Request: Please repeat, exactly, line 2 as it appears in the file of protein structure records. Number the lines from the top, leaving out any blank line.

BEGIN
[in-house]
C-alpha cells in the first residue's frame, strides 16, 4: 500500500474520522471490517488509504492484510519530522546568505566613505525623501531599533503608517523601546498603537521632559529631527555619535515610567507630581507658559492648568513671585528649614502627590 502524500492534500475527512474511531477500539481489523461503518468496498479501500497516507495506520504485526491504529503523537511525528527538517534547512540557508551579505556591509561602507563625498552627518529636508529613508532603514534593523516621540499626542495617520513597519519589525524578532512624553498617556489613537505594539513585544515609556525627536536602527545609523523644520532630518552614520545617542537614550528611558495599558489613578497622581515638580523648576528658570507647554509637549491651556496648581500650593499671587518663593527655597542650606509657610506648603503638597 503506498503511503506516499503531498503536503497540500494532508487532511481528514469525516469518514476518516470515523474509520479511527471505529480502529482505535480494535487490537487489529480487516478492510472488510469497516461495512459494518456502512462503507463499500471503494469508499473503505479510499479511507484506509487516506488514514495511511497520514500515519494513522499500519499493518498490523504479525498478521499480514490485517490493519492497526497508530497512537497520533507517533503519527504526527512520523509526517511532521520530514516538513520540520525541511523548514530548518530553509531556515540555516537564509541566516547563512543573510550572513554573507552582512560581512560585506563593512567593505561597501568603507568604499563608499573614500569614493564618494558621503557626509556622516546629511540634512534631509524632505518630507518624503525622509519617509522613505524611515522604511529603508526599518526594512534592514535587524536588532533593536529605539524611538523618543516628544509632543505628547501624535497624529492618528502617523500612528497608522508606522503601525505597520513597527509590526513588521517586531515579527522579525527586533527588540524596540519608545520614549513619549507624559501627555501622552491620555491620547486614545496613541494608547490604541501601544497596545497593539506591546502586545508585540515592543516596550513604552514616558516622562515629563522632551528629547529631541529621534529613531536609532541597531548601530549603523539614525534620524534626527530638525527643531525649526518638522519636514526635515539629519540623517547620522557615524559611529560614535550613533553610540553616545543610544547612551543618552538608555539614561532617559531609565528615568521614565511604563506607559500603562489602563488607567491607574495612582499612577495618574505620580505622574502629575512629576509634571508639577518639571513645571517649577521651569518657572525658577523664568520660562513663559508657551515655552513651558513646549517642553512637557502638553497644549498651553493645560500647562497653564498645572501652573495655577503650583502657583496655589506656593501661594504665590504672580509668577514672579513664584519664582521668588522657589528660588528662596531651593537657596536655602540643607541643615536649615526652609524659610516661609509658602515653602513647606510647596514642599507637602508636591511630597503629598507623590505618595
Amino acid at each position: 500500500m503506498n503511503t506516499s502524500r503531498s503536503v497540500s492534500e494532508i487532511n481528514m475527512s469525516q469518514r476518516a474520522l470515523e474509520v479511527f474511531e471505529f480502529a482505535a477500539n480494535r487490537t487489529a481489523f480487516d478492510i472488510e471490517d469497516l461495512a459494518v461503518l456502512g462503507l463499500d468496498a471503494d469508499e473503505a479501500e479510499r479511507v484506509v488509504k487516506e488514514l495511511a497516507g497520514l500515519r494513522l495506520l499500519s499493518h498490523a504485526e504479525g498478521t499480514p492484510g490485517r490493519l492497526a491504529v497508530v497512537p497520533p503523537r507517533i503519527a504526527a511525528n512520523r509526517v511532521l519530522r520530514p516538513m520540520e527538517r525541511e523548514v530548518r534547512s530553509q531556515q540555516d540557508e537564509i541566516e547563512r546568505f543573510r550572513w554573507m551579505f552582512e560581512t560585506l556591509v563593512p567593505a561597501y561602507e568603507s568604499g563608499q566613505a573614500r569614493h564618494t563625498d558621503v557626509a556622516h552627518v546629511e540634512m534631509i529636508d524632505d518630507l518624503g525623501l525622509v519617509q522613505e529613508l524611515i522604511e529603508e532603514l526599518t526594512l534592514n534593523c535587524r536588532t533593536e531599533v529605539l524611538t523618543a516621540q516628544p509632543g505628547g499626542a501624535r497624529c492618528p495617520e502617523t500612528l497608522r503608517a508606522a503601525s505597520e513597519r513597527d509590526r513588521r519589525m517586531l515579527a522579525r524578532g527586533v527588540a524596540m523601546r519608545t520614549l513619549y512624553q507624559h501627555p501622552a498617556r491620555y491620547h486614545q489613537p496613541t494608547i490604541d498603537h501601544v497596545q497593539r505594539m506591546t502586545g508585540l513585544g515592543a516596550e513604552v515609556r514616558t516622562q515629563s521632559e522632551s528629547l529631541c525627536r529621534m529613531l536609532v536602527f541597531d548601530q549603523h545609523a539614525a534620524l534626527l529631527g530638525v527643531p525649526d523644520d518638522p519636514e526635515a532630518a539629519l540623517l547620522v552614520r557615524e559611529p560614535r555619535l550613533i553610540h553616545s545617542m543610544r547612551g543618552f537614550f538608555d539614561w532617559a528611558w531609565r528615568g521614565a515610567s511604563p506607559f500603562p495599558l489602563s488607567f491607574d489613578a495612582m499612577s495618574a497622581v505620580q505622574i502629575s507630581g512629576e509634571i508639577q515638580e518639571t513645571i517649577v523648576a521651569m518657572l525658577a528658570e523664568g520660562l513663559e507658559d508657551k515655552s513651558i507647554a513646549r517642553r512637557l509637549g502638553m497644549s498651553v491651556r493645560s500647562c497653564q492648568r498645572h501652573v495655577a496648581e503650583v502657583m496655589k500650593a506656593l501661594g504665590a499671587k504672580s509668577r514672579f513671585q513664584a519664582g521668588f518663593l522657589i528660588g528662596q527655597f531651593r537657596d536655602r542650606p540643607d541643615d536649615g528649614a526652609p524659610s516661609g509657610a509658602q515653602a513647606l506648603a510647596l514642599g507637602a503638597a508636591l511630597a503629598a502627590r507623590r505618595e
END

C-alpha cells in the first residue's frame, strides 16, 4: 500500500474520522471490517488509504492484510519530522546568505566613505525623501531599533503608517523601546498603537521632559529631527555619535515610567507630581507658559492648568513671585528649614502627590 502524500492534500475527512474511531477500539481489523461503518468496498479501500497516507495506520504485526491504529503523537511525528527538517534547512540557508551579505556591509561602507563625498552627518529636508529613508532603514534593523516621540499626542495617520513597519519589525524578532512624553498617556489613537505594539513585544515609556525627536536602527545609523523644520532630518552614520545617542537614550528611558495599558489613578497622581515638580523648576528658570507647554509637549491651556496648581500650593499671587518663593527655597542650606509657610506648603503638597 503506498503511503506516499503531498503536503497540500494532508487532511481528514469525516469518514476518516470515523474509520479511527471505529480502529482505535480494535487490537487489529480487516478492510472488510469497516461495512459494518456502512462503507463499500471503494469508499473503505479510499479511507484506509487516506488514514495511511497520514500515519494513522499500519499493518498490523504479525498478521499480514490485517490493519492497526497508530497512537497520533507517533503519527504526527512520523509526517511532521520530514516538513520540520525541511523548514530548518530553509531556515540555516537564509541566516547563512543573510550572513554573507552582512560581512560585506563593512567593505561597501568603507568604499563608499573614500569614493564618494558621503557626509556622516546629511540634512534631509524632505518630507518624503525622509519617509522613505524611515522604511529603508526599518526594512534592514535587524536588532533593536529605539524611538523618543516628544509632543505628547501624535497624529492618528502617523500612528497608522508606522503601525505597520513597527509590526513588521517586531515579527522579525527586533527588540524596540519608545520614549513619549507624559501627555501622552491620555491620547486614545496613541494608547490604541501601544497596545497593539506591546502586545508585540515592543516596550513604552514616558516622562515629563522632551528629547529631541529621534529613531536609532541597531548601530549603523539614525534620524534626527530638525527643531525649526518638522519636514526635515539629519540623517547620522557615524559611529560614535550613533553610540553616545543610544547612551543618552538608555539614561532617559531609565528615568521614565511604563506607559500603562489602563488607567491607574495612582499612577495618574505620580505622574502629575512629576509634571508639577518639571513645571517649577521651569518657572525658577523664568520660562513663559508657551515655552513651558513646549517642553512637557502638553497644549498651553493645560500647562497653564498645572501652573495655577503650583502657583496655589506656593501661594504665590504672580509668577514672579513664584519664582521668588522657589528660588528662596531651593537657596536655602540643607541643615536649615526652609524659610516661609509658602515653602513647606510647596514642599507637602508636591511630597503629598507623590505618595